Guerilla Toss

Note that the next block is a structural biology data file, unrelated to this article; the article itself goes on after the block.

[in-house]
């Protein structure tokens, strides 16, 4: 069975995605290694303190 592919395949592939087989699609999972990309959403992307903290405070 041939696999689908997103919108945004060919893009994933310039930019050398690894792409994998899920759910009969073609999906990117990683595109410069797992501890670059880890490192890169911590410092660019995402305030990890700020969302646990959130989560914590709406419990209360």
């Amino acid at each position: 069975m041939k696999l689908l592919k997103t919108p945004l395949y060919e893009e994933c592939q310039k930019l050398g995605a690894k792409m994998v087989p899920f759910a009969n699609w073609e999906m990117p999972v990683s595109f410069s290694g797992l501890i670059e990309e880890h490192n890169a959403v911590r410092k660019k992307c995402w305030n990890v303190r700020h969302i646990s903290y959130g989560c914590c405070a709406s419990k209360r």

Although New York quintet Guerilla Toss has achieved cult status for their mind-bending live performances, there’s more going on behind the creative curtain than just chaos and craziness. On the forthcoming EP What Would the Odd Do?, bandleader Kassie Carlson sings with renewed vigor about her journey through opiate addiction and open-heart surgery. On the album’s title track, Carlson’s art-rock strings meld with drummer Peter Negroponte’s propulsion and guitarist Arian Shafiee’s buzzsaw attack to make a stand for individuality: “If I think fast will I be wiser?” Carlson muses. “When you grow old are you a die-er?” Disco beats and punk energy clash on “Plants,” which celebrates the spirituality of flora over Stephen Cooper’s bass riffs and Sam Lisabeth’s blissed-out synths. Meanwhile, “Future Doesn’t Know” shouts out ’70s power-prog and “Land Where Money’s Nightmare Lives” bemoans the apocalyptic end of our planet via trip-hop swagger. It’s an unlikely blend of influences that only Guerilla Toss, whose roots touch hardcore art-rock and psychedelic dance-pop, can pull off. But it’s the narrative clarity of What Would the Odd Do? that impresses most. After releasing a slew of underground tapes and three full-lengths full of shouted metaphors and dense allegories, Guerilla Toss sharpen their creative swords on their most meaningful album to date. “These songs mean a lot to me,” Carlson says in a news release for What Would the Odd Do? “I’ve always written abstract lyrics that have alluded to my personal struggles, but this time I try to provide context. In this way, I hope to help other people who are struggling—especially women … Addiction hits us all, and it hits hard. Beating it is a big deal. I am living proof that it can happen to anyone.” (Nick McGregor) Diabolical Records, 238 S. Edison St., 8 p.m., $10, all ages,